Since its creation, the UAE’s SSA has held ever-growing powers and influence over security matters in the country, fostering a widespread and systematic pattern of human rights violations, including enforced disappearance, in the UAE.
The general allegation sets out how there are limited legal safeguards to prevent enforced disappearances in domestic law and, contrary to article 4 of the Declaration, there is no specific criminalisation of enforced disappearance in the UAE. Furthermore, the concerns of the UN Committee against Torture that existing legislation was both inadequate and not respected in practice, as set out in their 2022 Concluding Observations were also noted.
The allegation identifies the SSA as the main responsible force for the crime of enforced disappearance. It is under the pretext of combating terrorism, one of the SSA’s main prerogatives, that the vague language used in the UAE’s counter-terrorism legislation has enabled the SSA's long-standing practice of human rights violation, including enforced disappearance, as a way to crackdown on peaceful dissidents.
In addition, Emirati legislation fails to guarantee the right of detainees to contact the outside world as it prescribes different situations in which this right may be restricted. For example, the allegation also notes that the 2003 State Security Law foresees its own detention periods, trumping the application of the code of criminal procedure and enabling the SSA to hold individuals in incommunicado detention for up to 60 days, which can be renewed for another 30 days, before they are brought before the public prosecution.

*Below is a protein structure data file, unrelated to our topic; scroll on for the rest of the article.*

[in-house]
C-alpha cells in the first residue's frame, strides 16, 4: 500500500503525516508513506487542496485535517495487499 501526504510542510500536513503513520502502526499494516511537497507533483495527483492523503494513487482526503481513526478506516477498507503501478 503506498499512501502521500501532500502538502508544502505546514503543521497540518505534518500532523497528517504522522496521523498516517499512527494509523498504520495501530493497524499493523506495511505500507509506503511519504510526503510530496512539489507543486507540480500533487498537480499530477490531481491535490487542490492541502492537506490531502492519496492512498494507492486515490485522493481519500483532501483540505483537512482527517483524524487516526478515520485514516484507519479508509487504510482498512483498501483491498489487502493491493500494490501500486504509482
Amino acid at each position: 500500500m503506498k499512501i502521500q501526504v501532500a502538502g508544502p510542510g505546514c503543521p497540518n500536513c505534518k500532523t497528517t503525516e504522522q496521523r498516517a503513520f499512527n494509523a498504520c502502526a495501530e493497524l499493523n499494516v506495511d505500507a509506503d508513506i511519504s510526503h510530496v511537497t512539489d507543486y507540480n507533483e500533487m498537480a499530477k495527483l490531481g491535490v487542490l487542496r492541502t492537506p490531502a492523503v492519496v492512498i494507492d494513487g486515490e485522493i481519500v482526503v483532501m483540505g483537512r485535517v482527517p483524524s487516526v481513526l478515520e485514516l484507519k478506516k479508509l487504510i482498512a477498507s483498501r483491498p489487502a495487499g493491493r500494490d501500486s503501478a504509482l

Finally, it was emphasised that by not ratifying several international core human rights conventions, including the International Covenant on Civil and Political Rights (ICCPR), the Rome Statute of the International Criminal Court (“Rome Statute”) and International Convention for the Protection of All Persons from Enforced Disappearance (ICPPED), there remain limited legal grounds by which the crime of enforced disappearance can be investigated and the perpetrators prosecuted in the country.
In the general allegation, MENA Rights Group recommended that the UAE prevent the perpetration of enforced disappearance by (i) introducing national legislation which prohibits enforced disappearance, (ii) adopting all the measures necessary to ensure that no person deprived of their liberty is held in secret detention, guaranteeing all fundamental legal safeguards in law and in practice, including in cases purportedly related to state security, (iii) repealing all legal provisions that allow individuals to be placed in incommunicado detention for prolonged periods of time, (iv) ensuring the right to habeas corpus as well as access to legal counsel from the moment of arrest, (v) restructuring the national institutions to ensure an independent judiciary, and (vi) introducing legislation which protects witnesses and other persons making enquiries in relation to, and participating in investigations into, enforced disappearances. It was also recommended that the UAE ratify the ICCPR, the ICPPED and the Rome Statute.